Health, Science & The Environment
5:22 pm
Mon May 5, 2014

Riverside Pollution Could Be Worse Than Previously Thought

A map from the EPA shows the boundaries of the current investigation in Riverside: Hypathia Avenue on the east, Rohrer Boulevard on the west, Guernsey Dell and Minnesota Avenues on the north and Valley Pike Street on the south.
A map from the EPA shows the original boundaries of the investigation in Riverside: Hypathia Avenue on the east, Rohrer Boulevard on the west, Guernsey Dell and Minnesota Avenues on the north and Valley Pike Street on the south. The investigation has since expanded by several blocks.
Credit USEPA Region V

  A problem with pollution in Riverside is more widespread than environmental protection officials originally thought. The U.S. Environmental Protection Agency has already inspected approximately 110 homes for toxic vapors, and found problems in more than half. In December WYSO reported the EPA would be testing dozens of homes after being contacted by the Ohio EPA to assist; the area to be inspected has since expanded by several blocks.

The EPA started testing houses in December in a limited area north and east of the intersection of Valley Pike and Rohrer in Riverside for TCE and PCE vapors. According to the site coordinator, Steve Renninger, the chemicals have been found in the groundwater as far southwest as Prince Albert Boulevard, which means the locations that could be affected are “a moving target.” They say they’ll sample as far as Forest Home Ave, Prince Albert Blvd, Broadmead Ave, and Warrendale Ave, which adds several blocks to the original area of concern.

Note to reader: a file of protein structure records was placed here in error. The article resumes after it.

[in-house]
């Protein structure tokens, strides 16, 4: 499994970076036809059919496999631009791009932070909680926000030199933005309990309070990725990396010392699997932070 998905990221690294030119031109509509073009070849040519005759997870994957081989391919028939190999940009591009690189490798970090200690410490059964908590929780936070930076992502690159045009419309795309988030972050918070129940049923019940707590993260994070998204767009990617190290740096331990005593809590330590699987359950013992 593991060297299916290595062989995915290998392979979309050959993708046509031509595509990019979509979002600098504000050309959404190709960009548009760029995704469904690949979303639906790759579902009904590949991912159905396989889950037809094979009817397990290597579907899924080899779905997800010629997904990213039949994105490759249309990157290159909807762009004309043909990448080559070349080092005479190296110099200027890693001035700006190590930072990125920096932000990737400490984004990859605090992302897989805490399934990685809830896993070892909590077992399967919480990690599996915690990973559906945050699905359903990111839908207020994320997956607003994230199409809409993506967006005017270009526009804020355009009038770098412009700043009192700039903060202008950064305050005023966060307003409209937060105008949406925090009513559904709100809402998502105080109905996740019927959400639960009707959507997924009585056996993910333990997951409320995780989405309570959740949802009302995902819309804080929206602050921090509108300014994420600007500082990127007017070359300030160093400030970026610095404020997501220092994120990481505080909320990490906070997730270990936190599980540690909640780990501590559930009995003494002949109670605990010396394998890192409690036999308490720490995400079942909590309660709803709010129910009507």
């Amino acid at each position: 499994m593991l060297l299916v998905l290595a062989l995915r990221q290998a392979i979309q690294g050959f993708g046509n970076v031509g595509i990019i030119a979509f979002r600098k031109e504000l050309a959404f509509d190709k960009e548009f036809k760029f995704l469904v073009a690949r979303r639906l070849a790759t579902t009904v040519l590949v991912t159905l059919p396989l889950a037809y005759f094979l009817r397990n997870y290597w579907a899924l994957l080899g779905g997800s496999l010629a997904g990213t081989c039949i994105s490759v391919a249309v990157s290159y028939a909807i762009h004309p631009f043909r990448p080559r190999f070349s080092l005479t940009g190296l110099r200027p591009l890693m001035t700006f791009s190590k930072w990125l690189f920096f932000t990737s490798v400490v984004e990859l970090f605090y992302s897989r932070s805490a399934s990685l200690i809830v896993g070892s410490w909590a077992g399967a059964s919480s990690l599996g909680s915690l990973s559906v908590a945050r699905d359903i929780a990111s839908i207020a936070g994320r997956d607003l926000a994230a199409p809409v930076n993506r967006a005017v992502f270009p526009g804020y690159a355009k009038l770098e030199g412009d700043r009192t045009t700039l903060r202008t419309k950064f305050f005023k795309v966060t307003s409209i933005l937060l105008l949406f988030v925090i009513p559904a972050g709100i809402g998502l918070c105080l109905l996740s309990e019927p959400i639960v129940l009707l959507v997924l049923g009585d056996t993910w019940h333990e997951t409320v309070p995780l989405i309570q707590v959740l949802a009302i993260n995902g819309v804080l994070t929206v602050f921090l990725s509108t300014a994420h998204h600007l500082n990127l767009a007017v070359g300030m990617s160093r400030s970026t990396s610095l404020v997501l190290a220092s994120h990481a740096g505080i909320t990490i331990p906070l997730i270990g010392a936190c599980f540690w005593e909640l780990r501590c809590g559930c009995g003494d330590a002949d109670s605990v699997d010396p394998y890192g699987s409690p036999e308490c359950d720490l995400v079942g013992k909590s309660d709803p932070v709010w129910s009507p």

TCE and PCE are industrial degreasers that can be very dangerous to human health if consumed or inhaled above small volumes. The concern in this case is vapor intrusion, which is when chemicals in the groundwater absorbed into the soil enter into homes through basement floors. The EPA says area drinking water is not at risk as the homes get their water from the city of Dayton's water system, which screens for and removes chemicals.

 

The agency still doesn’t know the source of the contamination; they say their first priority is to address immediate danger.

Addressing that possible danger means officials are going door-to-door asking for permission to sample air quality in the houses in the affected area. Homes that do have unhealthy levels of vapor intrusion can get ventilation systems installed, and the feds are covering the costs, which run from $2,000 to $4,000 per system.

Renninger says the EPA will hold a public meeting at Stebbins High School in July to address questions from the community; he expects sampling will still be ongoing at that point. Meanwhile, the federal agency has set up an office in Riverside at 2049 Harshman Rd. and they are encouraging residents to contact them directly with questions.

Lewis Wallace is WYSO's economics reporter. Follow him @lewispants.